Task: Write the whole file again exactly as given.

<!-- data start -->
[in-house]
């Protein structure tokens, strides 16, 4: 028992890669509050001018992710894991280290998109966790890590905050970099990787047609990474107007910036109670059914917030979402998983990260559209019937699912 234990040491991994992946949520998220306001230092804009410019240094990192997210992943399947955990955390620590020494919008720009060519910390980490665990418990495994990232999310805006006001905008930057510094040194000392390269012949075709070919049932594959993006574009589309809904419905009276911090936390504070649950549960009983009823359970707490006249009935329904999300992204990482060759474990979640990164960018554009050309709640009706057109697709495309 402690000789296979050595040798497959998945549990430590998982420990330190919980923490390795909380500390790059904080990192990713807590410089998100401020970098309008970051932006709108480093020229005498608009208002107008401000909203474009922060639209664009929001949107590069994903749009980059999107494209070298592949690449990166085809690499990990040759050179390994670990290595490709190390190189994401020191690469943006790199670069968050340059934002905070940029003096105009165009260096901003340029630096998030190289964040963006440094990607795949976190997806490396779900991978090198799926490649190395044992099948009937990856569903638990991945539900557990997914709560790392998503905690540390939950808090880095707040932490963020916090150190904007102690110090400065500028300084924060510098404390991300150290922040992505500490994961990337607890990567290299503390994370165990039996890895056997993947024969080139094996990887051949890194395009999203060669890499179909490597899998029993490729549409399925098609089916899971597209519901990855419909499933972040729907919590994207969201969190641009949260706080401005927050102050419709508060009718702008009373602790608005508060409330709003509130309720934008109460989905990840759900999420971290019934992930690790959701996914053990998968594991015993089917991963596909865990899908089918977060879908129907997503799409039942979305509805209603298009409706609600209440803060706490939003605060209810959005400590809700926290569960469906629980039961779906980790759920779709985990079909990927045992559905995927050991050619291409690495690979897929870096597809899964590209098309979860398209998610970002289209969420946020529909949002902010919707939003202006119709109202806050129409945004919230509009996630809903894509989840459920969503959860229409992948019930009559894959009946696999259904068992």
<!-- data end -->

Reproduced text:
[in-house]
């Protein structure tokens, strides 16, 4: 028992890669509050001018992710894991280290998109966790890590905050970099990787047609990474107007910036109670059914917030979402998983990260559209019937699912 234990040491991994992946949520998220306001230092804009410019240094990192997210992943399947955990955390620590020494919008720009060519910390980490665990418990495994990232999310805006006001905008930057510094040194000392390269012949075709070919049932594959993006574009589309809904419905009276911090936390504070649950549960009983009823359970707490006249009935329904999300992204990482060759474990979640990164960018554009050309709640009706057109697709495309 402690000789296979050595040798497959998945549990430590998982420990330190919980923490390795909380500390790059904080990192990713807590410089998100401020970098309008970051932006709108480093020229005498608009208002107008401000909203474009922060639209664009929001949107590069994903749009980059999107494209070298592949690449990166085809690499990990040759050179390994670990290595490709190390190189994401020191690469943006790199670069968050340059934002905070940029003096105009165009260096901003340029630096998030190289964040963006440094990607795949976190997806490396779900991978090198799926490649190395044992099948009937990856569903638990991945539900557990997914709560790392998503905690540390939950808090880095707040932490963020916090150190904007102690110090400065500028300084924060510098404390991300150290922040992505500490994961990337607890990567290299503390994370165990039996890895056997993947024969080139094996990887051949890194395009999203060669890499179909490597899998029993490729549409399925098609089916899971597209519901990855419909499933972040729907919590994207969201969190641009949260706080401005927050102050419709508060009718702008009373602790608005508060409330709003509130309720934008109460989905990840759900999420971290019934992930690790959701996914053990998968594991015993089917991963596909865990899908089918977060879908129907997503799409039942979305509805209603298009409706609600209440803060706490939003605060209810959005400590809700926290569960469906629980039961779906980790759920779709985990079909990927045992559905995927050991050619291409690495690979897929870096597809899964590209098309979860398209998610970002289209969420946020529909949002902010919707939003202006119709109202806050129409945004919230509009996630809903894509989840459920969503959860229409992948019930009559894959009946696999259904068992």